If resurrection is that great sense of surprise that the women knew at the grave at dawn, insurrection is the refusal to keep looking for the living among the dead. Many activists work hard at changing the system that makes us work hard. The time famine among do gooders is a perfect example of worshipping Pharaoh while thinking you are not. I was just with a magnificent group of activists who after a few hours of honesty began to tell each other something like the truth. Our truth was summarized in our final report as “fighting for a little stillness.” We had a great belly laugh about FIGHTING FOR STILLNESS. Insurrection is the refusal to fight for the grace we have been given.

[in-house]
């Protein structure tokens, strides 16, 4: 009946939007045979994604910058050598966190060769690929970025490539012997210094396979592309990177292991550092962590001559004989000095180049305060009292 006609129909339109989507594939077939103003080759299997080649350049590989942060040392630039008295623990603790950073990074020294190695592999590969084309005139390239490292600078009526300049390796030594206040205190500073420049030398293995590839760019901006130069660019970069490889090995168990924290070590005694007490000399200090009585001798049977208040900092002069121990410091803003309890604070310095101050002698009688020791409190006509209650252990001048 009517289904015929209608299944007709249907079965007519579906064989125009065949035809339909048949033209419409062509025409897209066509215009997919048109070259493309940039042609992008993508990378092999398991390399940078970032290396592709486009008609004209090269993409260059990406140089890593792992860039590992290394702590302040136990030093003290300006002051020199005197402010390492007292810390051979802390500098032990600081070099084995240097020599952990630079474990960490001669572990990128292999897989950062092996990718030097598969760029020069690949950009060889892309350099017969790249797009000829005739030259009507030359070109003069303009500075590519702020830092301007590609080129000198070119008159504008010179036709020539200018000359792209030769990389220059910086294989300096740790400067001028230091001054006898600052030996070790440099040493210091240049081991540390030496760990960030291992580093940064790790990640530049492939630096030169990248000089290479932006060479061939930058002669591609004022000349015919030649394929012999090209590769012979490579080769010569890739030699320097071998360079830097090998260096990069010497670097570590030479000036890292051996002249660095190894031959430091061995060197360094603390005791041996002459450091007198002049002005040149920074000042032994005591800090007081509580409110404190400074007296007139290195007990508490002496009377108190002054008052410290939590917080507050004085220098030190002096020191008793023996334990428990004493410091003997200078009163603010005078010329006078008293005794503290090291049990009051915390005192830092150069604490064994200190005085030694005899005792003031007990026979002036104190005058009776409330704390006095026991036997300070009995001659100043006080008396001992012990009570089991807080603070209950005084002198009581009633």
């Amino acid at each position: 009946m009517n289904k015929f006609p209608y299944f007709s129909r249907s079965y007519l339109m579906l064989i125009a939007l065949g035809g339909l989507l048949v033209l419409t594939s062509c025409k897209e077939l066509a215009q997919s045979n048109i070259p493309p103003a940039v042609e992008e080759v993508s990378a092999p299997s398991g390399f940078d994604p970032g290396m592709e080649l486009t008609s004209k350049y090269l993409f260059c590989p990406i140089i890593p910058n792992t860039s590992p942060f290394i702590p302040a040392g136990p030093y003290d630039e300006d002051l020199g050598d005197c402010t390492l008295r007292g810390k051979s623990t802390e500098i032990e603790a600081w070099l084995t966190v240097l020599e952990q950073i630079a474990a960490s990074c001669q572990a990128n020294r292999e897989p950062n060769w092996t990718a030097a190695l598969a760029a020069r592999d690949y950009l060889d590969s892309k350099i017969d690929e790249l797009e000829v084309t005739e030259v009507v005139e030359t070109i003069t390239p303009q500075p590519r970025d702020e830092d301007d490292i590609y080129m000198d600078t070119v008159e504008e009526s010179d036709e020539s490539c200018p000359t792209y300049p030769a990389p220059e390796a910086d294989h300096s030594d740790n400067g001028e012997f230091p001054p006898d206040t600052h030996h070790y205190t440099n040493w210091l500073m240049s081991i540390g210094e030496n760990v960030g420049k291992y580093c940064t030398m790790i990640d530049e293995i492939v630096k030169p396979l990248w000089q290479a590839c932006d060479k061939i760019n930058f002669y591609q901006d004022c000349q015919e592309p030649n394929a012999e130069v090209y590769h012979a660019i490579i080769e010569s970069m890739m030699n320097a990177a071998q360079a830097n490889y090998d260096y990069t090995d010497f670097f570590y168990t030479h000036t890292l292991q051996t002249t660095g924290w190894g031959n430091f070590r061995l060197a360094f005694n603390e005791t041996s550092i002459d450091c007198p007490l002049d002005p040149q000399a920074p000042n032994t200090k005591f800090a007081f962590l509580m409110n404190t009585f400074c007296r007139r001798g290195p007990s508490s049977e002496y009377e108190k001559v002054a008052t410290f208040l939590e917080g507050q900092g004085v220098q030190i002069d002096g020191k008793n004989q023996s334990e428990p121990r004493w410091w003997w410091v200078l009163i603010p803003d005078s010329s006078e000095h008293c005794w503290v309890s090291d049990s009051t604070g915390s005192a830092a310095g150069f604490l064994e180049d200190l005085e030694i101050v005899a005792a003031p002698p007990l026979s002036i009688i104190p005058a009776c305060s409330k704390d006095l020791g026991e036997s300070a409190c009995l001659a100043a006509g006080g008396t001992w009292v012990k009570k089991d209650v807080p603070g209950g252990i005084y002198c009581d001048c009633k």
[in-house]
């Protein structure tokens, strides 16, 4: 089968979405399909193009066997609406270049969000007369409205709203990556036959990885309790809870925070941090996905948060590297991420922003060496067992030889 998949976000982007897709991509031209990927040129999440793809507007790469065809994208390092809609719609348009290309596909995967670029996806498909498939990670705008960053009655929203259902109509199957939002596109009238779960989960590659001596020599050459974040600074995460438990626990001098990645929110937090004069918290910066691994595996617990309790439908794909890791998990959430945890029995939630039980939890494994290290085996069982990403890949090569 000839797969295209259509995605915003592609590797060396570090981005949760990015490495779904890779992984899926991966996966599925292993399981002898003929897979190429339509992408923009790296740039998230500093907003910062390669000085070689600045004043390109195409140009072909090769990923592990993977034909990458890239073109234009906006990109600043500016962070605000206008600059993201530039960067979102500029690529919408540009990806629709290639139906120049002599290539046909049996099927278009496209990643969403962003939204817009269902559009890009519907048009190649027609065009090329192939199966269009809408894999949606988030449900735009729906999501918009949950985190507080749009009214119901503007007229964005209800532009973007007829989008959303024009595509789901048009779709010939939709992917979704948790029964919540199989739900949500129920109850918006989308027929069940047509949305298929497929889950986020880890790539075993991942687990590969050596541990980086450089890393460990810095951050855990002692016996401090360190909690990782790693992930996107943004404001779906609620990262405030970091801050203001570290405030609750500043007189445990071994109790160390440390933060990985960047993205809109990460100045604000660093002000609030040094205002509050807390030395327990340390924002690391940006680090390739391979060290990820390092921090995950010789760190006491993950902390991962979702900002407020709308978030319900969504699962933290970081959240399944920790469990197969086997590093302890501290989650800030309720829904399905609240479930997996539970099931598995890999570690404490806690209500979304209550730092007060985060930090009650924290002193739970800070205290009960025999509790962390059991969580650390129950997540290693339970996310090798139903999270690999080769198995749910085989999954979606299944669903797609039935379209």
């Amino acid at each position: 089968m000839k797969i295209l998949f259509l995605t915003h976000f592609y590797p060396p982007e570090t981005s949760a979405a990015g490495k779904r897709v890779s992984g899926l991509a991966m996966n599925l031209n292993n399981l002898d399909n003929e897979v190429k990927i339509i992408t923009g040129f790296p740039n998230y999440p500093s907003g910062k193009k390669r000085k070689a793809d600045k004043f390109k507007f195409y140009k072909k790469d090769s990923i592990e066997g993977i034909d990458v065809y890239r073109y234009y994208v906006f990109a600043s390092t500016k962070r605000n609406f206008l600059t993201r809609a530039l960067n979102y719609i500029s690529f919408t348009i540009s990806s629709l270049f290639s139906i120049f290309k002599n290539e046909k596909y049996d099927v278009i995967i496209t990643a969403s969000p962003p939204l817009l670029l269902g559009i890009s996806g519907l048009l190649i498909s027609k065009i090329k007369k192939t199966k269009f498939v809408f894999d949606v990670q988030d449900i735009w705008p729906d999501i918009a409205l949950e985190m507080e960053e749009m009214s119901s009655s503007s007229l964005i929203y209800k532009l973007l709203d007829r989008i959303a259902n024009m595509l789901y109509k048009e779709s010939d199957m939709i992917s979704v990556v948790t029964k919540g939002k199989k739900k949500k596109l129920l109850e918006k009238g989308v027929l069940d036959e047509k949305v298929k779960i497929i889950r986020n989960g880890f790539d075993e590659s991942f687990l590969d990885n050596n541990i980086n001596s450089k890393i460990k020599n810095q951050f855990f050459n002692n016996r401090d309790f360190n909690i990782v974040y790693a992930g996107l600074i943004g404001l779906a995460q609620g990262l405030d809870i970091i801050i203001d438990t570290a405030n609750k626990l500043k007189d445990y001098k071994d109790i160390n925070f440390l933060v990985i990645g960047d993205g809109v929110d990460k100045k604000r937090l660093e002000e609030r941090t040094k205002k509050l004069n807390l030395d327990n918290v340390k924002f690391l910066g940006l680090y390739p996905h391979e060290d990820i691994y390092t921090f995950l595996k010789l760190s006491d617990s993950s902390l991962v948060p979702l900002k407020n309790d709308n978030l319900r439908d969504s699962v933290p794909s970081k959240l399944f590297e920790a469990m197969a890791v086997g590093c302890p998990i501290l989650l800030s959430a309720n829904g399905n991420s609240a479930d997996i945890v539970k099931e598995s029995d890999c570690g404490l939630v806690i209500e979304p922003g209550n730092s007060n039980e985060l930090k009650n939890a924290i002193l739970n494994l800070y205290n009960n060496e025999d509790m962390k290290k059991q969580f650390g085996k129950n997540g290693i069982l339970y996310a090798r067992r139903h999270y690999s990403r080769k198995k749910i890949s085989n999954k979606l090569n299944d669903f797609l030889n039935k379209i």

What grace, you will say? I can’t afford grace. It would mean I wasn’t in charge. I think I’ll be in charge and go out to fight for stillness and demand justice or declutter my house. Is there not insurrectionary grace in Jesus’ questions? Have you not seen? Did you not hear? Your people crossed the red sea. Have you not seen? I fed a lot of people with a little. Do you not know? I take care of birds. Will I not take care of you? Do you not remember? You will know me in brokenness of bread and spilled wine. You will know me because they will kill me and I won’t be afraid. Don’t tell me you need more evidence than that to live on the main floor of your life?

Loose us again and again from Pharaoh’s bitter yoke. Amen.